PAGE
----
Tom Watson Fit To Hit Masters Honorary Tee Shot After Shoulder Surgery

The 73-year-old had shoulder replacement surgery in November but says he can now hit join Jack Nicklaus and Gary Player at Augusta

Tom Watson hitting off at the Masters
(Image credit: Getty Images)

Tom Watson has confirmed he has recovered enough from shoulder replacement surgery to take his place as honorary starter for the Masters on Thursday.

Watson told Golfweek that he will line up early morning on April 6 at Augusta National alongside Jack Nicklaus and Gary Player to get the 87th Masters underway.

The two-time Masters champion needed shoulder replacement surgery in November after a go-kart accident on his farm in Kansas, and made teeing off at Augusta alongside his two fellow golfing legends his main priority.

After doing regular rehab and starting to hit balls again, the 73-year-old hit some drives on Wednesday just eight days before the Masters begins and feels confident he can help start the tournament.

“I’m feeling fine and I will be able to hit the tee shot, not very well, but I’ll be able to hit it,” Watson told Golfweek.

“They’re going straight but they’re not going far,” he added. “Of course, when you hit it short you don’t hit it very crooked.”

Watson only began the role as honorary Masters starter last year, but his place in 2023 was put in jeopardy after the serious and surprising accident at his home.

When asked to explain what a man of his age was doing in a go-karting accident, the eight-time Major champion told the Beyond the Fairway podcast earlier this month that he was testing out a track built for his grandchildren.

“For my kids I had a go-kart 25-30 years ago and they’d run it up and down the driveway here," said Watson. "They had a grand time. I have grandkids now, ages 6-10, and I said, ‘I need to get a go-kart for these kids.’ So, I got one, but it was a little bit small for adults so I got one for me too.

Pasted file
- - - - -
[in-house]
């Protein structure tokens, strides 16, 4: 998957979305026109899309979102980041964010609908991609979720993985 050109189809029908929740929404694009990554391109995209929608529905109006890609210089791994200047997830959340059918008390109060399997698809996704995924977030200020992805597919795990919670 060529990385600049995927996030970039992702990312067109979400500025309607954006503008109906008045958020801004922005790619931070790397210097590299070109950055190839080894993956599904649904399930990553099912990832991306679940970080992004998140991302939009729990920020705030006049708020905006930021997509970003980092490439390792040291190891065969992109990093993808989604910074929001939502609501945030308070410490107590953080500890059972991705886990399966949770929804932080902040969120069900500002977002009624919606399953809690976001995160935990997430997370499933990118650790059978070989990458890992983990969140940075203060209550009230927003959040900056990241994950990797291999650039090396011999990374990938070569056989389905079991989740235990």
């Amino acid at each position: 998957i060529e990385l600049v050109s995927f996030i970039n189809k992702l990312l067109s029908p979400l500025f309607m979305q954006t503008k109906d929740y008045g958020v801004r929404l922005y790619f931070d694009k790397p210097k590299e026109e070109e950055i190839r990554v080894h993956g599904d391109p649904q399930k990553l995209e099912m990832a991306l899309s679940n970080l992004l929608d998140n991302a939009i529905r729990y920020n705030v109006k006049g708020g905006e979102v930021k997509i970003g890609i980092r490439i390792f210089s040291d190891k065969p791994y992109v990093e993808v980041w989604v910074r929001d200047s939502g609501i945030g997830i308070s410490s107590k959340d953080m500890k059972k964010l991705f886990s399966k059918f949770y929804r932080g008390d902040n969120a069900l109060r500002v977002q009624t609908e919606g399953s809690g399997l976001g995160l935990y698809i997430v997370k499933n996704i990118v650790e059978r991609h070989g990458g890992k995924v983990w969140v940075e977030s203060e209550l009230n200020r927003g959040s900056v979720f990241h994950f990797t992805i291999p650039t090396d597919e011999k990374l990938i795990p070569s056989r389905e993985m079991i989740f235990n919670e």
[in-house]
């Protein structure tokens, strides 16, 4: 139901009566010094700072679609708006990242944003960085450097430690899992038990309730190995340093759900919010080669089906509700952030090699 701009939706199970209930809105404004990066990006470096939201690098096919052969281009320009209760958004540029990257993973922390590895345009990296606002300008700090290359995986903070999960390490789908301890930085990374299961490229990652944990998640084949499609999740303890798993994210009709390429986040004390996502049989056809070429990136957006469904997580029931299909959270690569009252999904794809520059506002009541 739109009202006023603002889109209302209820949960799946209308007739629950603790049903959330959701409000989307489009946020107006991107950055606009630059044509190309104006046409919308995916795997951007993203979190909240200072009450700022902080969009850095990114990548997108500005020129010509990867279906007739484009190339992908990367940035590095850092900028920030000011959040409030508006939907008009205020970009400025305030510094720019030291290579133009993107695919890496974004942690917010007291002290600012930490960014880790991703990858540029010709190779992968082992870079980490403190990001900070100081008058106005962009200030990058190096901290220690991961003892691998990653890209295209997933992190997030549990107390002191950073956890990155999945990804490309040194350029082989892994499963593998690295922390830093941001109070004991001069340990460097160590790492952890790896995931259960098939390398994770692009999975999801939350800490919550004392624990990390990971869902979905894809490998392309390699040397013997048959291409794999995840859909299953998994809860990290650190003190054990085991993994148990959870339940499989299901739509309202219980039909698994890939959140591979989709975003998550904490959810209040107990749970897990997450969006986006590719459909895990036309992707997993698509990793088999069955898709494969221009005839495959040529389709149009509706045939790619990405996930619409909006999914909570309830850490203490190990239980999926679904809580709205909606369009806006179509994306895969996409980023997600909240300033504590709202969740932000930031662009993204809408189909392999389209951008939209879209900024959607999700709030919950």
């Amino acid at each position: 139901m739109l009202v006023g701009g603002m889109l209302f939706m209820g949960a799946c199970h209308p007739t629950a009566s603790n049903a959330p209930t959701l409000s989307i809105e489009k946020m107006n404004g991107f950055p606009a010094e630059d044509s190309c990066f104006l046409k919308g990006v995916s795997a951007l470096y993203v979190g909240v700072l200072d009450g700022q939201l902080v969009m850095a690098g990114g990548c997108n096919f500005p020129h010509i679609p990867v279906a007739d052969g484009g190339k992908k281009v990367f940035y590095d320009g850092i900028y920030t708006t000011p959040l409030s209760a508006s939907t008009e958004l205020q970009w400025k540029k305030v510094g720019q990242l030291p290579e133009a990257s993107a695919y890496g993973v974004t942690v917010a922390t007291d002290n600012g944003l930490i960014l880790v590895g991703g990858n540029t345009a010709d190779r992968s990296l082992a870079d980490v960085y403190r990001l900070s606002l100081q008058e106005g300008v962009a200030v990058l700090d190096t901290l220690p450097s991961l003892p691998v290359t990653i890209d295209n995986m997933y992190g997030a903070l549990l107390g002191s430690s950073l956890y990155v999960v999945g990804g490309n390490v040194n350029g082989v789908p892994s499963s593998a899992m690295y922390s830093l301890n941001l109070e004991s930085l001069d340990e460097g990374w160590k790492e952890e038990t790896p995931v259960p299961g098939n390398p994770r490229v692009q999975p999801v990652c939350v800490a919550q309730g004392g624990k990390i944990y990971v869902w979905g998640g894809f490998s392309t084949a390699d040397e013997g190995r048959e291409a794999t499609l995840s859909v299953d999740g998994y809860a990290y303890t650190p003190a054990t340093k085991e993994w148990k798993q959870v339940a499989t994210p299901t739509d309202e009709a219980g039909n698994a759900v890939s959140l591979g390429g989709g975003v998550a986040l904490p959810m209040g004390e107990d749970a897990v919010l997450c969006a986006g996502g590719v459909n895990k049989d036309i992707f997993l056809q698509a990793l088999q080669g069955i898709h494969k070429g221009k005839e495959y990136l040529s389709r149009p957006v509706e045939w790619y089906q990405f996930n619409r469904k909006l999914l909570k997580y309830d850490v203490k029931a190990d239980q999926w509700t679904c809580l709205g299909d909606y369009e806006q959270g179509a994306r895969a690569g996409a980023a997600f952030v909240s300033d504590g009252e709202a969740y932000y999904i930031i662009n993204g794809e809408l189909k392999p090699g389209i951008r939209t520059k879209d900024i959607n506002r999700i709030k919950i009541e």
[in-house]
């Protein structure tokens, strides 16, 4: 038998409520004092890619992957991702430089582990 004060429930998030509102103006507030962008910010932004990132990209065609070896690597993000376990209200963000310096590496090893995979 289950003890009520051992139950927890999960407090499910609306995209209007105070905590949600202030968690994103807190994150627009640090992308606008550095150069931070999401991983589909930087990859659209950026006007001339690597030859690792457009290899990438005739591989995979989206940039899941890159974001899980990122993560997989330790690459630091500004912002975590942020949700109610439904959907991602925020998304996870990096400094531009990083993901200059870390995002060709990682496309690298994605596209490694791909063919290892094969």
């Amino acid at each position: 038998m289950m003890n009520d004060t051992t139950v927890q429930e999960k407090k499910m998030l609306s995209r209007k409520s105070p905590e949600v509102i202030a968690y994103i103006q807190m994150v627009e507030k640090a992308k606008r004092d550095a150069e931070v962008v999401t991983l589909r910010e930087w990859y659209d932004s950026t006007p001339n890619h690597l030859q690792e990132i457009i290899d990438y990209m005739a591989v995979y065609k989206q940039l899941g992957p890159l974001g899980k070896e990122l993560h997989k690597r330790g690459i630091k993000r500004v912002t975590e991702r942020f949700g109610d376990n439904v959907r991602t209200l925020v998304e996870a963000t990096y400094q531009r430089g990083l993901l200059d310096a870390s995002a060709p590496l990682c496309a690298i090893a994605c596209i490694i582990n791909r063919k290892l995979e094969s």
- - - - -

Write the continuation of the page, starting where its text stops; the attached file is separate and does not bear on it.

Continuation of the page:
Tom Watson following his left shoulder replacement surgery

Tom Watson following his left shoulder replacement surgery

(Image credit: Tom Watson/Twitter)

“I said, ‘Why don’t I build a track,’ a dirt track with hairpin turns and straightaways and 90s and a few little bumps so you can get a little bit of air in it. 

"I turned around this corner and the kart tipped over and I stuck my arm out rather than keeping my arm inside the cage. 

"I have a roll cage on there that works just fine unless you stick your arm out. I screwed up my arm up pretty badly and so now I’m in the recuperative stage.”

Watson now seems to have completed enough rehab to at least get one solid, if unspectacular by his own admission, drive away to start this year's Masters.

Paul Higham

Paul Higham is a sports journalist with over 20 years of experience in covering most major sporting events for both Sky Sports and BBC Sport. He is currently freelance and covers the golf majors on the BBC Sport website.  Highlights over the years include covering that epic Monday finish in the Ryder Cup at Celtic Manor and watching Rory McIlroy produce one of the most dominant Major wins at the 2011 US Open at Congressional. He also writes betting previews and still feels strangely proud of backing Danny Willett when he won the Masters in 2016 - Willett also praised his putting stroke during a media event before the Open at Hoylake. Favourite interviews he's conducted have been with McIlroy, Paul McGinley, Thomas Bjorn, Rickie Fowler and the enigma that is Victor Dubuisson. A big fan of watching any golf from any tour, sadly he spends more time writing about golf than playing these days with two young children, and as a big fair weather golfer claims playing in shorts is worth at least five shots. Being from Liverpool he loves the likes of Hoylake, Birkdale and the stretch of tracks along England's Golf Coast, but would say his favourite courses played are Kingsbarns and Portrush.